The United States and Singapore have approved Lab-Grown Meat for human consumption

In an effort to protect its farming industry, its economy, and the health of its citizens, Italy recently became the first country to officially ban cultivated meat.

cultivated meat production
Cultivated meat, also known as lab-grown meat, is created in a lab through a five-step process in which stem cells from an animal are replicated and grown in a series of bioreactors before being blended with additives to create a more realistic texture. The meat cells are then drained in a centrifuge, formed, and packaged for distribution, according to consulting firm McKinsey & Company.
In a Nov. 16 Facebook post, Italian Minister of Agriculture Francesco Lollobrigida said, “In defense of health, of the Italian production system, of thousands of jobs, of our culture and tradition, with the law approved today, Italy is the first nation in the world to be safe from the social and economic risks of synthetic food," according to an English translation.

The bill passed the Italian Senate by a measure of 159–53 and was supported by the country's agricultural groups, which worked to protect Italy's $10.1 billion meat-processing industry.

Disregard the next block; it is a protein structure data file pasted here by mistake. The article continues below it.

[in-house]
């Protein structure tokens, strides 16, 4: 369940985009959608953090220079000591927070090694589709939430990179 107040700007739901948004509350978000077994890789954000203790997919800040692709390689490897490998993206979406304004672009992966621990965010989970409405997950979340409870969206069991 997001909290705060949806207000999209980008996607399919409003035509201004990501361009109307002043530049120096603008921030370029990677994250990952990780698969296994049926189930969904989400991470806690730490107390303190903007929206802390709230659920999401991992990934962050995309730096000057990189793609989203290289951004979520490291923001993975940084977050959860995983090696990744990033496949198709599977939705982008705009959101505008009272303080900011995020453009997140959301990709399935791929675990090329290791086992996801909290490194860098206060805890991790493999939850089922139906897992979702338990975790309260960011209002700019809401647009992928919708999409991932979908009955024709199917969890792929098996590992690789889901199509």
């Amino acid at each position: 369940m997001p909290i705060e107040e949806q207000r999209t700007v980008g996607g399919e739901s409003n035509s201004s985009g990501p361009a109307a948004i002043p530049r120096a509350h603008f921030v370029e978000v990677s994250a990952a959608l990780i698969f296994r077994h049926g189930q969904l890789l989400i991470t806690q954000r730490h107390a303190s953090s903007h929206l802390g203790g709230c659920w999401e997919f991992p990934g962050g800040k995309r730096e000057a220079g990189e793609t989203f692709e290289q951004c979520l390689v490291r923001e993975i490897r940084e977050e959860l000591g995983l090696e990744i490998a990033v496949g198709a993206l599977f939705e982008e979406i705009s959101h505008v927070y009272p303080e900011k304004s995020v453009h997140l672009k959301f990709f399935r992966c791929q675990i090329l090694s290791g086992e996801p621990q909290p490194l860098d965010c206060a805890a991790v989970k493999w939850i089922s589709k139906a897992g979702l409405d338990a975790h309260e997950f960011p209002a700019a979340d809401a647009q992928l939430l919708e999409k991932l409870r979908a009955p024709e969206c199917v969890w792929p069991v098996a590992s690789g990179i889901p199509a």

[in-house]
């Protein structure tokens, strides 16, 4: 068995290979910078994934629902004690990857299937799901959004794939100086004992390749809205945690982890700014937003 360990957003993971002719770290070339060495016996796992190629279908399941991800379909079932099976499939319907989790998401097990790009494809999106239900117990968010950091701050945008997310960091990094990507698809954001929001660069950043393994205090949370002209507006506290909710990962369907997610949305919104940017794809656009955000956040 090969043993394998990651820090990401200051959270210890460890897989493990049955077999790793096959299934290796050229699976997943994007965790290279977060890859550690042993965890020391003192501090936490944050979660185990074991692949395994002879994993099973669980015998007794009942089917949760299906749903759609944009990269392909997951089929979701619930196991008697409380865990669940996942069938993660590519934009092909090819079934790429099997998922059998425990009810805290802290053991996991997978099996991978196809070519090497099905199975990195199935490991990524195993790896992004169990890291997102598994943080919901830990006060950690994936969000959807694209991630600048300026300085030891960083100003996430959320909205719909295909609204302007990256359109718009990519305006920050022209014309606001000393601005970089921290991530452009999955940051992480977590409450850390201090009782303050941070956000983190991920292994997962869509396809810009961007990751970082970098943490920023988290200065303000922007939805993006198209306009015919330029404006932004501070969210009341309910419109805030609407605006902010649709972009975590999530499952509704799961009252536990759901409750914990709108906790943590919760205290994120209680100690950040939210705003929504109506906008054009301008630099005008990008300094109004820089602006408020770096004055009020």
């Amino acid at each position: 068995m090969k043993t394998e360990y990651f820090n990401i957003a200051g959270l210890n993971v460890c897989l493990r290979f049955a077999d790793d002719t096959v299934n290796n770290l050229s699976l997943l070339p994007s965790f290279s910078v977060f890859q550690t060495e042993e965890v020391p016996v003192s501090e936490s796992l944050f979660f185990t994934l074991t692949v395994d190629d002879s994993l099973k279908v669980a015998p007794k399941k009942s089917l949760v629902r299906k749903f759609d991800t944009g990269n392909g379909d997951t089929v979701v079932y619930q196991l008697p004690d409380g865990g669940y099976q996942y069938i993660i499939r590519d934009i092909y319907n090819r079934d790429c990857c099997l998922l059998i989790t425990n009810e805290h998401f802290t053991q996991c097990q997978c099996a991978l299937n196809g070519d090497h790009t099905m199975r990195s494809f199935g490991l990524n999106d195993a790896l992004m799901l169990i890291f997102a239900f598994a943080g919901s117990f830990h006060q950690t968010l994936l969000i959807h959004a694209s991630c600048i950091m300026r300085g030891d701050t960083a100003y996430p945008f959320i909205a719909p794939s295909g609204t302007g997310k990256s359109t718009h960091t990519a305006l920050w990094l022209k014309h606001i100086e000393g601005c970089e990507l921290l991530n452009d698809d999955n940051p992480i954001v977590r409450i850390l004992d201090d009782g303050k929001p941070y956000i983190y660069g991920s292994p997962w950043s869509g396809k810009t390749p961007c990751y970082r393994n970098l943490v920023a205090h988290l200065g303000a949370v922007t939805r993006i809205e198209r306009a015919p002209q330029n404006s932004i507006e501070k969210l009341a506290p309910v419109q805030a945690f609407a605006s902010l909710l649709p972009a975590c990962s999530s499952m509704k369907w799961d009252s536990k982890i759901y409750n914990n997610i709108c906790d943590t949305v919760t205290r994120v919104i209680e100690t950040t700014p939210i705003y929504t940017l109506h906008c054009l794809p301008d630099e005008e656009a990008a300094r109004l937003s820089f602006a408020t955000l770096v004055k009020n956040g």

Efforts in the United States to block lab-grown meat, or to ensure that consumers know what they're buying, include a 2018 law in Missouri that prohibits plant-based and lab-grown food from being labeled as “meat.”

"​​This act also prohibits misrepresenting a product as meat that is not derived from harvested production livestock or poultry," the law states.

On Nov. 13, Florida state Rep. Tyler Sirois filed a bill that aims to prohibit the "manufacturing, sale, holding, or distribution of cultivated meat" in the state.

"Farming and cattle are incredibly important industries to Florida," the Republican legislator told Politico. "So I think this is a very relevant discussion for our state to have."
Should the bill, HB 435, become law, restaurants and stores in violation could be fined up to $5,000, and manufacturers, processors, packers, or distributors who misrepresent or mislabel the food could be fined up to $10,000 per violation.

Wilton Simpson, commissioner of the Florida Department of Agriculture and Consumer Services, is fully on board with Mr. Sirois's effort.